When researchers at Virginia Tech released the result of testing on various brands and models of football helmets, Riddell immediately publicized the results. But other helmet makers are saying the research doesn’t add up.
First Xenith disputed the findings of the helmet study, and now the helmet maker Schutt is also calling the research into question.
According to a statement Schutt sent to PFT, concussion statistics from the 2009 and 2010 NFL seasons contradict the Virginia Tech conclusions: Of the 297 players who wore a Riddell helmet that got a five-star rating from Virginia Tech, 30 suffered concussions. But of the 303 players who wore a Schutt model that got a three-star rating, 27 suffered concussions. And of the 489 players who wore a Schutt model that got a two-star rating, 31 suffered concussions.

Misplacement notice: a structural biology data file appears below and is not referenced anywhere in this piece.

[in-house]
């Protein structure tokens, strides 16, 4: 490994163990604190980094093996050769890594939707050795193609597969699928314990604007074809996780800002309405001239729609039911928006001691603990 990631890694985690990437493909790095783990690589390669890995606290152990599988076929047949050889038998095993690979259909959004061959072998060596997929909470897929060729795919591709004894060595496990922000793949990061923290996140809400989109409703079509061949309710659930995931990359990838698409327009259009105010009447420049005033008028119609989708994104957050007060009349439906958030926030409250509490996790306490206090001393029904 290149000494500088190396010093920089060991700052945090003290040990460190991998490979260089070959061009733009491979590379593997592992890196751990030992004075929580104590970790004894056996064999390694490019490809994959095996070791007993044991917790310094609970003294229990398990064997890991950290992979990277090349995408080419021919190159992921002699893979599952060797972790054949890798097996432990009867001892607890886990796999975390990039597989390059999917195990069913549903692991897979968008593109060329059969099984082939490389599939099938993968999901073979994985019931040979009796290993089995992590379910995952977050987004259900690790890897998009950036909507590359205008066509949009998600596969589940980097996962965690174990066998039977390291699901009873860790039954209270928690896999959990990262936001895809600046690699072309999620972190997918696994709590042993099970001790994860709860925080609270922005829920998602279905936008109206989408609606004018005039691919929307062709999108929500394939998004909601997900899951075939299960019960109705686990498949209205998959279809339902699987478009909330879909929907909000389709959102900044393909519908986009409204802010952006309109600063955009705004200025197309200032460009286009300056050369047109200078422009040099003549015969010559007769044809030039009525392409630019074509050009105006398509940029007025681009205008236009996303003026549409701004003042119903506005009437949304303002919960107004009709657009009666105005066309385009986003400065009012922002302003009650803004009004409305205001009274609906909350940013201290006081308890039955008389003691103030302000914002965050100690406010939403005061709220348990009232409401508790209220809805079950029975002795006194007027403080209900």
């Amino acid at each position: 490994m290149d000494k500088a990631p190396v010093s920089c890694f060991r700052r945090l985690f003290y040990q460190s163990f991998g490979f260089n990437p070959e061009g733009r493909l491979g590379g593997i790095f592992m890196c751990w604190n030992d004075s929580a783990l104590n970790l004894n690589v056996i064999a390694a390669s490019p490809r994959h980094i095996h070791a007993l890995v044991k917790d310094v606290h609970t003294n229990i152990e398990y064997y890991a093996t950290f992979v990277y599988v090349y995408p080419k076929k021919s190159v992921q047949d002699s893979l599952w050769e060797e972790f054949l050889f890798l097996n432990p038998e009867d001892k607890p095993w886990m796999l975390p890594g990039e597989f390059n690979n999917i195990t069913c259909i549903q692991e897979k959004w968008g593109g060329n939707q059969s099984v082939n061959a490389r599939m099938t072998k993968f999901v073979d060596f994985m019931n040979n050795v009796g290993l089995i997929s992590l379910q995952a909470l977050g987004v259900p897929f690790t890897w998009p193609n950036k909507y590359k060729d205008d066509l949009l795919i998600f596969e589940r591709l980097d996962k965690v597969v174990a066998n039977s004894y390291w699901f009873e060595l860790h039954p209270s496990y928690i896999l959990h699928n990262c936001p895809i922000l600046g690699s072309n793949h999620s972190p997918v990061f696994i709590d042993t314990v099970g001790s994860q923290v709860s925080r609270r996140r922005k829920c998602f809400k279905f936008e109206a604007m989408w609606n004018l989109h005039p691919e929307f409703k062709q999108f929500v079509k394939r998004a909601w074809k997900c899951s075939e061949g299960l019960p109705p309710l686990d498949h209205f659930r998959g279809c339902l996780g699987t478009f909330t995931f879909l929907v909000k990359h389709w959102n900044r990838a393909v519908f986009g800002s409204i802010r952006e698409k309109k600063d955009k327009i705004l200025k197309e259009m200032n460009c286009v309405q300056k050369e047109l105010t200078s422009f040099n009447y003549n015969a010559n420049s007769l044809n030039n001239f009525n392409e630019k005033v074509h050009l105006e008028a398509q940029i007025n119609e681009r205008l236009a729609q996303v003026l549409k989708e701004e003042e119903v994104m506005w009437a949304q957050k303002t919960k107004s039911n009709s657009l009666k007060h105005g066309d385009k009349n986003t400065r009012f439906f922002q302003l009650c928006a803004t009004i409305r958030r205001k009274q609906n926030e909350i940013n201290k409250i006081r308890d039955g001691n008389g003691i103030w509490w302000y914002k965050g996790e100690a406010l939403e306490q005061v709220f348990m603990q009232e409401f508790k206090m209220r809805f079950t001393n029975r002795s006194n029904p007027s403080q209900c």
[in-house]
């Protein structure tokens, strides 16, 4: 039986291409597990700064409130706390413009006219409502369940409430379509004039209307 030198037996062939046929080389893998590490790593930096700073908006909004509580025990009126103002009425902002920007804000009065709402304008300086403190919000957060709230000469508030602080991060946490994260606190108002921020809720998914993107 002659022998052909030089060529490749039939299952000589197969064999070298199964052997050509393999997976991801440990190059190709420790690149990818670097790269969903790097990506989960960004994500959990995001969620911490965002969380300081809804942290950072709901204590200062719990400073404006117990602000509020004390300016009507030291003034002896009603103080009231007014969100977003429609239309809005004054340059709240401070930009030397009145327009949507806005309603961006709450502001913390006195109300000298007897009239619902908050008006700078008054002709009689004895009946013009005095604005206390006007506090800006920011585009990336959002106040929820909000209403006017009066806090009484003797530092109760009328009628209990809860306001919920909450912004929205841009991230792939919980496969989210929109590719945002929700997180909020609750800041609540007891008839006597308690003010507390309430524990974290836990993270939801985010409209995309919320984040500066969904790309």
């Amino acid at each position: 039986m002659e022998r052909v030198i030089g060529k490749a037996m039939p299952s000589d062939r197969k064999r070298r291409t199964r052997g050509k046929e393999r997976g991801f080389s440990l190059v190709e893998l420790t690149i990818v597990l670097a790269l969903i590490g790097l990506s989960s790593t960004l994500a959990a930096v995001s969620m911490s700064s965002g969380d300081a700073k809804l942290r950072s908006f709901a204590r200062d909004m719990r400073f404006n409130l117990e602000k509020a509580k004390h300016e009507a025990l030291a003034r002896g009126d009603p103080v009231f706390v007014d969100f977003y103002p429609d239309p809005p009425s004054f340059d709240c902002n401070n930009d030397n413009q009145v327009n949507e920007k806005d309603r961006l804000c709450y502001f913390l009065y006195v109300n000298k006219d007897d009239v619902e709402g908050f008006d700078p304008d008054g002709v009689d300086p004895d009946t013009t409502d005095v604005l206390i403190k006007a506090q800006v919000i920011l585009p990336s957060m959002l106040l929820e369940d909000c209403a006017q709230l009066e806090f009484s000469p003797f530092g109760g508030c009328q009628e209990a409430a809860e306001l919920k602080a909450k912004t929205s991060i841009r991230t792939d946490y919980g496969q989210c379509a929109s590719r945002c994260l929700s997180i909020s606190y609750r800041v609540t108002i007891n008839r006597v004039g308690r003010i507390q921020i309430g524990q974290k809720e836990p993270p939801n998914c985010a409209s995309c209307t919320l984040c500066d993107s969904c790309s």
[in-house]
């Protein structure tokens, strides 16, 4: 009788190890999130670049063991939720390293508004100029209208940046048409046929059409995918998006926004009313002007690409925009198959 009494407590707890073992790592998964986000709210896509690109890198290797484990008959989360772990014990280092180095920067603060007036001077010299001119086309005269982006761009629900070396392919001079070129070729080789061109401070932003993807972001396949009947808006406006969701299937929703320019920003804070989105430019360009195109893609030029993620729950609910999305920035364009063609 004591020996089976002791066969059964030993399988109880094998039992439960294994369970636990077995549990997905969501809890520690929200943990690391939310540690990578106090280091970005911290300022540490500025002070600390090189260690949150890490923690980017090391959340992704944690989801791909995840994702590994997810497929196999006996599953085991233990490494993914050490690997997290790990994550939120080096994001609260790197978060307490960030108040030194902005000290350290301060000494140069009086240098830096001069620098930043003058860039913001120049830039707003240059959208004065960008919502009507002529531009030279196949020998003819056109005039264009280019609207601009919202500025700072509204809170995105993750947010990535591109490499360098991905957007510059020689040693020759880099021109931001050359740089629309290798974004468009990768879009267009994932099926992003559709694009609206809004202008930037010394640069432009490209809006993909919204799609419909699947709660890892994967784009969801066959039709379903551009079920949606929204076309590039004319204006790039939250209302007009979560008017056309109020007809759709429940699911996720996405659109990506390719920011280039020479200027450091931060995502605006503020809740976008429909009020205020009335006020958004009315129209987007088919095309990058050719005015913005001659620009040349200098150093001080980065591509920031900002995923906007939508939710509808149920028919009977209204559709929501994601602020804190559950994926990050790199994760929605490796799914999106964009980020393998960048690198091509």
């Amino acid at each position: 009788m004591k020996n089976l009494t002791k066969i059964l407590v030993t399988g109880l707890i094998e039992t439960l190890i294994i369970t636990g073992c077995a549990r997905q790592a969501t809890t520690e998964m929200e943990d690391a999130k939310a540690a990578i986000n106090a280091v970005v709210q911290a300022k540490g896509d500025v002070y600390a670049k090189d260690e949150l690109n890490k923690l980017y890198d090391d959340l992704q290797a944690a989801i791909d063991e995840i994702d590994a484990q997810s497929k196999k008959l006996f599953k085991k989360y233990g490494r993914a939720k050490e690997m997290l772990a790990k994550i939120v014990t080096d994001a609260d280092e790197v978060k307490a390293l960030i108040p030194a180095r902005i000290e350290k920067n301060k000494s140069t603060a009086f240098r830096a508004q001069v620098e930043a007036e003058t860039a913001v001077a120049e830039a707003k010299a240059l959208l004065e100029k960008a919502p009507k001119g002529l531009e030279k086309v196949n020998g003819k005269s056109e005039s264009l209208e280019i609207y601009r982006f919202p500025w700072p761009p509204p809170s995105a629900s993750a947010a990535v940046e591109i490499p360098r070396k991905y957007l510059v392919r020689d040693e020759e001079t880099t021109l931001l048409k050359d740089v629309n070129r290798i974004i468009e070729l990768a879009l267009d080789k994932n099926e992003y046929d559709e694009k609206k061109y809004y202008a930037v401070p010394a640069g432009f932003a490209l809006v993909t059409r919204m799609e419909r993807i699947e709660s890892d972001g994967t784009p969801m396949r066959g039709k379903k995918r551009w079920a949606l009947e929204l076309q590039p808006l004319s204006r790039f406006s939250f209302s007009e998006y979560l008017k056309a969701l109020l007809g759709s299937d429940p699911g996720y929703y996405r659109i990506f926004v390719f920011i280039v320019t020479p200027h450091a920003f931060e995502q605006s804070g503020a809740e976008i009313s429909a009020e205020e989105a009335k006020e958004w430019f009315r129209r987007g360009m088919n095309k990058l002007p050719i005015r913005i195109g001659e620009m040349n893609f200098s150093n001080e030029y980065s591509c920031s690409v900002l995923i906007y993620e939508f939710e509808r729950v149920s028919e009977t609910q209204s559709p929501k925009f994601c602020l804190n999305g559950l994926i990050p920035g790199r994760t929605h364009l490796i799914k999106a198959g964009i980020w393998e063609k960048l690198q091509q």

Of course, those numbers could be misleading, too: We don’t know if players at different positions wear different kinds of helmets, and we don’t know whether players suffered brain injuries but weren’t diagnosed with concussions.
But the bottom line is that even after this in-depth Virginia Tech study, we lack the information we need about helmet safety. More studies are needed.